Study Finds Virtual Reality (VR) to Be Effective in Treating Severe Pain

According to a recent study, the use of virtual reality (VR) may be able to significantly reduce severe pain in hospitalized patients. VR therapy has been used to effectively treat anxiety disorders, phobias, support physical rehabilitation, help those with Parkinson’s disease walk, and more. Previous work analyzing the effects of VR on hospitalized patients has been hindered by the lack of randomization and short intervention times. This new large-scale study, however, supports the use of VR in alleviating pain. Published August 14 in PLOS ONE, this study was conducted by Brennan Spiegel of Cedars-Sinai Health System and colleagues.

Background of the Cedars-Sinai Study

In their work, the team recruited 120 inpatient participants at Cedars-Sinai Medical Center in Los Angeles. These patients were all inpatients at the center between November 2016 and July 2017 and had pain scores of over 3 out of 10 during the 24-hour window before the research began. These participants were randomized to either the VR treatment group or the control group. The former had access to 21 immersive VR experiences such as guided relaxation in natural environments, animated games, and flight simulations on a Samsung Gear Oculus headset. These simulations were provided through appliedVR.

Participants in the VR group were told to use the headset for three ten-minute therapy sessions over two days. Spiegel and colleagues noted that VR interventions lasting longer than ten minutes increased the risk of cybersickness. For comparison, participants in the control group received instruction to watch the health and wellness channel (includes guided relaxations and poetry readings) on the television in their hospital setting.

Efficacy of the VR Intervention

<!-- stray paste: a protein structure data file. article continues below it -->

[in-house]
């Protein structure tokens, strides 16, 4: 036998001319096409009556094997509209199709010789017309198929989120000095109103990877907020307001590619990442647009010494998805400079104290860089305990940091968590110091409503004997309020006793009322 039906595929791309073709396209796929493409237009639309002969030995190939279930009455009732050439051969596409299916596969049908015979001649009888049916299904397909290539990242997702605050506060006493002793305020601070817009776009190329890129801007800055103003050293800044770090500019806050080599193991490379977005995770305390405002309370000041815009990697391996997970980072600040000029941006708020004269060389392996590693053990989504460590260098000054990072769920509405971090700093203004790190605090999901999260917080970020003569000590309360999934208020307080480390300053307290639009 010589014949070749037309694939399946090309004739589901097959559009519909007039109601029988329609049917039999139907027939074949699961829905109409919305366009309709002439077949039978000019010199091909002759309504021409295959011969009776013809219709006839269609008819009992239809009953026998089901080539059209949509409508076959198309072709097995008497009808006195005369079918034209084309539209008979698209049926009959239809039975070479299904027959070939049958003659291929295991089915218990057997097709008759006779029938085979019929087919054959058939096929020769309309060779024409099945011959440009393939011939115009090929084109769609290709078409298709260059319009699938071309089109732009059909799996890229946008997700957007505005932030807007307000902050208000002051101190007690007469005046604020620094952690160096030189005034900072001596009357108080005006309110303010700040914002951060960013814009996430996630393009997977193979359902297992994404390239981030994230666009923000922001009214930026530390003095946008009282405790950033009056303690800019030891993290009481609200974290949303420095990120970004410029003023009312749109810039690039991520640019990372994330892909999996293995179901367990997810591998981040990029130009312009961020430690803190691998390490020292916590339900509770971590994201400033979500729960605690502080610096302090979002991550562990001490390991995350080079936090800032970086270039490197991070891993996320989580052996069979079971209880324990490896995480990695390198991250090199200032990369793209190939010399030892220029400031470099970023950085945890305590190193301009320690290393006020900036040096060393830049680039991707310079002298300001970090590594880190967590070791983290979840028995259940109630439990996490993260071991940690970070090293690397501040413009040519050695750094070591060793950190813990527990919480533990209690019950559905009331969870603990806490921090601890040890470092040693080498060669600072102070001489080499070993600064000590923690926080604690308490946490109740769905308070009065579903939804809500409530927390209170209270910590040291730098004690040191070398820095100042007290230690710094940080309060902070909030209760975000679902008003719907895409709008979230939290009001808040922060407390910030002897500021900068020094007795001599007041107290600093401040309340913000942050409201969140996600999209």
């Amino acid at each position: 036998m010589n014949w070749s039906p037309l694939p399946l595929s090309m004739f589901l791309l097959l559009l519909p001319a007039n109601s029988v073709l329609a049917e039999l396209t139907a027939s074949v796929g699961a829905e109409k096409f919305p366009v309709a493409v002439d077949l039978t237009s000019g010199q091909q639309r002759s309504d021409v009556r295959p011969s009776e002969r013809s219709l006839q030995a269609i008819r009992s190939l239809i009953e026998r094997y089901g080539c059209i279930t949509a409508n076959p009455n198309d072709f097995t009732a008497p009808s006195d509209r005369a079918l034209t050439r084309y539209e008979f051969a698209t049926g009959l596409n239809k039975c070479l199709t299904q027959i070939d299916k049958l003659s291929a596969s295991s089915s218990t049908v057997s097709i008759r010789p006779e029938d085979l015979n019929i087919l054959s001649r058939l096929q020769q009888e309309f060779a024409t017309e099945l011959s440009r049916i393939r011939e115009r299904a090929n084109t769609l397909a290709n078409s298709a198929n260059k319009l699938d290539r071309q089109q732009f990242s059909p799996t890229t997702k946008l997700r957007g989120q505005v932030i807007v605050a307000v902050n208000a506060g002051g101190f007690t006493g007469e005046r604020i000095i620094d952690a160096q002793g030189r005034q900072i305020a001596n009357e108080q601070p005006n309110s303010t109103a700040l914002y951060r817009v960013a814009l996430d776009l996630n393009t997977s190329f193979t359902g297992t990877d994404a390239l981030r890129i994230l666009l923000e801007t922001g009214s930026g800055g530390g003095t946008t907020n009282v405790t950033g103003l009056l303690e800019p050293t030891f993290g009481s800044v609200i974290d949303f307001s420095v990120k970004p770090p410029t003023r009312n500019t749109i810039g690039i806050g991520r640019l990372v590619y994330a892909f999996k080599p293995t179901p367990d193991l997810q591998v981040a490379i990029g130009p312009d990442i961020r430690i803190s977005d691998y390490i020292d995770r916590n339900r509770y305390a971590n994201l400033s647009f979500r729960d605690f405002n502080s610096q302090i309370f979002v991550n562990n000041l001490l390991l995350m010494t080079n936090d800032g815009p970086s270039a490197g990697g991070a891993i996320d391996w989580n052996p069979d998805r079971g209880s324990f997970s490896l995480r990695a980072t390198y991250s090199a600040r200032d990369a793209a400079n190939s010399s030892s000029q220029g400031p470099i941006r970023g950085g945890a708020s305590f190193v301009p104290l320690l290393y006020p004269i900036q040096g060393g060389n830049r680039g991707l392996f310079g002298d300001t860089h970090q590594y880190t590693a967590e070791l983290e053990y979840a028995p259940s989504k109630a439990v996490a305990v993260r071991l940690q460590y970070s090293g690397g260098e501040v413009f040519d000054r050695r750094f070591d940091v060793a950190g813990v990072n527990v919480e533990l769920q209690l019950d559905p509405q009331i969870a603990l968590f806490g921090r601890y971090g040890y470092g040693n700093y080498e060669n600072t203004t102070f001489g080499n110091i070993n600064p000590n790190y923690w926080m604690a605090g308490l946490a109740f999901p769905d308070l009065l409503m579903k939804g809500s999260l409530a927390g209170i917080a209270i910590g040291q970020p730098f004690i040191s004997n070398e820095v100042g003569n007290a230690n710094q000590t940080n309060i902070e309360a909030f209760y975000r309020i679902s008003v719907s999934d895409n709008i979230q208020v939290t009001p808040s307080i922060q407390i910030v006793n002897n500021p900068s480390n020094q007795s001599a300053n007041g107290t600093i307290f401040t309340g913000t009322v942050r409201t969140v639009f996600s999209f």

The researchers found that self-reported pain scores went down by 1.72 points in the VR group, compared to only 0.46 in the control cohort. This benefit was heightened in patients with a baseline pain score of 7 or higher, with these participants showing 3.04- and 0.93-point reductions in the VR and control groups, respectively.

The VR intervention significantly reduced pain both initially and after 2-3 days of use. Also, patients in the VR group reported higher satisfaction with their experience than those who watched the health and wellness television program. Rates of opioid prescriptions were comparable between the two groups.

“Evidence reveals that virtual reality therapy can tamp down pain signals through a variety of mechanisms,” said Spiegel. “In this study, the largest of its kind to date, hospitalized patients with pain were randomized between VR or a relaxation program on TV. The VR outperformed the control condition and demonstrated benefits over several days of use.”

The researchers note that it is still unclear whether different forms of VR work better than others, however, these results support VR as an effective pain management tool for inpatients. They claim that their work should feed into future studies, such as those analyzing how VR therapy can be used to reduce opioid use in managing pain.